"I've learned that people will forget what you said, people will forget what you did, but people will never forget how you made them feel." - Maya Angelou
What is the key to engaging customers in a way that causes them to open their wallets to you instead of your competitors? Well, it has a lot to do with how you make them feel, and those feelings are based on their experiences with your business. Those experiences include simple interactions such as talking with a serviceman or salesperson; noticing your sign as they drive past your shop or store; browsing your website; or looking over an advertisement.
How do we give prospective customers an experience that feels good? This varies, depending on the type of business—a new car buyer wants a different feeling than someone calling the funeral director.
Stop and consider your customers. How do you think they want you to make them feel? If you are not sure how to take the customer’s point of view, start with the Golden Rule—how would I want the business to relate to me if I were a customer of my business?
Think about how you would feel if you saw this sign behind the counter in a local business you patronize: “Poor planning on your part does not constitute an emergency on my part.” This may communicate a valid point (and we may even feel that way about certain customers at times), but if we approach our customers with that attitude, we will likely leave them feeling stupid, frustrated, or even angry.
That kind of attitude doesn't demonstrate the Golden Rule, and it's not good for business either. Showing sympathy and understanding and doing everything in our power to help—even if we are unable to do very much—will leave a powerful positive impression.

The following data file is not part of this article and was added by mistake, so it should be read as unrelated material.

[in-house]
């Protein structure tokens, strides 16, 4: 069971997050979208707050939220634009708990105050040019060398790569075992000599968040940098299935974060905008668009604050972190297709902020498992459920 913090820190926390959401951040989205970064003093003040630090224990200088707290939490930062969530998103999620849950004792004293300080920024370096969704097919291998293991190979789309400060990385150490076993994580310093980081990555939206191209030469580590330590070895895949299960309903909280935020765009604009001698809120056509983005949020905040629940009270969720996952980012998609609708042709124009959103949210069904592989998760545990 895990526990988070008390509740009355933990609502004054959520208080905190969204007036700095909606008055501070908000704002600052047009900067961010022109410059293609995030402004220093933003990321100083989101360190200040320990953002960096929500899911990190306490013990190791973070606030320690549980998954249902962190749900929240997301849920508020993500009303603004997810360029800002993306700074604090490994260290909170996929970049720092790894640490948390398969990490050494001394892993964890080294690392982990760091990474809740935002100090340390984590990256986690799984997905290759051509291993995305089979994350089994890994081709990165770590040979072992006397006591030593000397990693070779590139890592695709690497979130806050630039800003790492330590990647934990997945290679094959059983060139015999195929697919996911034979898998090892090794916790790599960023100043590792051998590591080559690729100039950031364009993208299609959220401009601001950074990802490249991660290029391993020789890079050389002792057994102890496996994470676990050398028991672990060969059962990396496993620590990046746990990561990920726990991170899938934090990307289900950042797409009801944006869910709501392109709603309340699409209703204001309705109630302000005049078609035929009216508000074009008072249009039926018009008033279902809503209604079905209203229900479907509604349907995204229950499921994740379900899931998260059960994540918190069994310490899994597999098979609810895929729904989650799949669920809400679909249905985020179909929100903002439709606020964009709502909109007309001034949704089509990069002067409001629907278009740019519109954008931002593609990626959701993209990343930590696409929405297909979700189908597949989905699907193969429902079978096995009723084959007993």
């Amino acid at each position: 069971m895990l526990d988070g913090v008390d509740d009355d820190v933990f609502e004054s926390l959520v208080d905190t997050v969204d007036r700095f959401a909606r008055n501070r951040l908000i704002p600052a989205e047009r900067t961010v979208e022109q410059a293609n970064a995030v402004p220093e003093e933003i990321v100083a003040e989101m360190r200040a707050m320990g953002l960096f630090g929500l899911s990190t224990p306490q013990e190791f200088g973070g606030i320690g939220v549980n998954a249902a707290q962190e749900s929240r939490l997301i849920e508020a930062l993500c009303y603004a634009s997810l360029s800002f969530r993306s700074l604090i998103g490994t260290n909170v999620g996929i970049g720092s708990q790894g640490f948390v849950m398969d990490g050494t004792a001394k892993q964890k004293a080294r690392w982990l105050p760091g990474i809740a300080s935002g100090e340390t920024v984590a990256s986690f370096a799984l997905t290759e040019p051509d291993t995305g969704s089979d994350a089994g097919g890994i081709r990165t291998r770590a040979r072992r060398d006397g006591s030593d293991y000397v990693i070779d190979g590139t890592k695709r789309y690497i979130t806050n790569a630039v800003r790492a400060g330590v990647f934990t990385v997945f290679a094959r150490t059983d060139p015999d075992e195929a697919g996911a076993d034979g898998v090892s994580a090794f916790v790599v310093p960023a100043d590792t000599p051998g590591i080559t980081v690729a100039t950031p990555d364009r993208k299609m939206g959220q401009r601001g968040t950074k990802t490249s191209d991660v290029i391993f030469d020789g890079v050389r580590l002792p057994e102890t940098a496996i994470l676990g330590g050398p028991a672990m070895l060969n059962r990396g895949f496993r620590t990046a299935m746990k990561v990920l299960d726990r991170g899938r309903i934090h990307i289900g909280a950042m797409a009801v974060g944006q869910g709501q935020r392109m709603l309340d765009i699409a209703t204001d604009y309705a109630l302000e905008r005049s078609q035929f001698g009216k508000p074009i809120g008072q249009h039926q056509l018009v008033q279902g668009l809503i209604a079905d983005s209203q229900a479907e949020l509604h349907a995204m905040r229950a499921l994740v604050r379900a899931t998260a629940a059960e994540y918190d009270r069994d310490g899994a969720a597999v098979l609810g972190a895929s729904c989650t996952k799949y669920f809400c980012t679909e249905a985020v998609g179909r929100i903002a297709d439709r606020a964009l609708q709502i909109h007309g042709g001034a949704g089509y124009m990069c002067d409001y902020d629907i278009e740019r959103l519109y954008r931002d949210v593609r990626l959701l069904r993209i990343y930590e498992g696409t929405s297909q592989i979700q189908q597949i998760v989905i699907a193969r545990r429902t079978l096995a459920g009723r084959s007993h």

Last month's article was on marketing channels—the processes, people, and work involved in selling and shipping goods from the manufacturer to the end consumer. A significant piece of any marketing channel is the gateway.
The gateway is a place or communication forum through which product is purchased. Gateways are a significant influence on how customers feel because they create the customer's “first impression” as they begin to pursue a purchase.
You may want to review our previous article titled "Do Your Customers Feel COURTED?" The concepts in that article are the basis for creating successful gateways.
We will consider five common gateways, and how you can work to improve them.
Your store should be clean on the inside and outside. Pick up the trash, wash the windows and the front door, and remove any spider webs from the hand railing.
Keep the shelves of your product displays fully stocked. Stacking the product high generates sales. Once, a variety store keeper put an entire skid of coffee mugs in one large stack. The mugs started leaving the store quickly, but as the pile dwindled, so did the sales. The smaller the pile, the less he sold. Finally there was one mug left. The mug on the top of the pile had sold within minutes, but that poor mug on the bottom sat alone for weeks.
Clear signage looks professional, and on a practical level, it gives customers information they need. Be sure the lights are bright and cheery to keep your space from looking drab and dreary. Customers also appreciate clearly marked prices and cheerful staff who understand when to approach with help and when to give them space.
How do customers feel about the way you treat them when they walk into your office? Train your employees to offer common courtesies: a friendly greeting, a handshake, and proper introductions as the situation calls for.
If customers will need to spend time waiting, make sure to have comfortable chairs and something to occupy their time—magazines, flyers, or even an aquarium! Let them know what to expect—whether someone will call for them, how long it will take, and so on. For meetings, consider offering bottled water or coffee for everyone.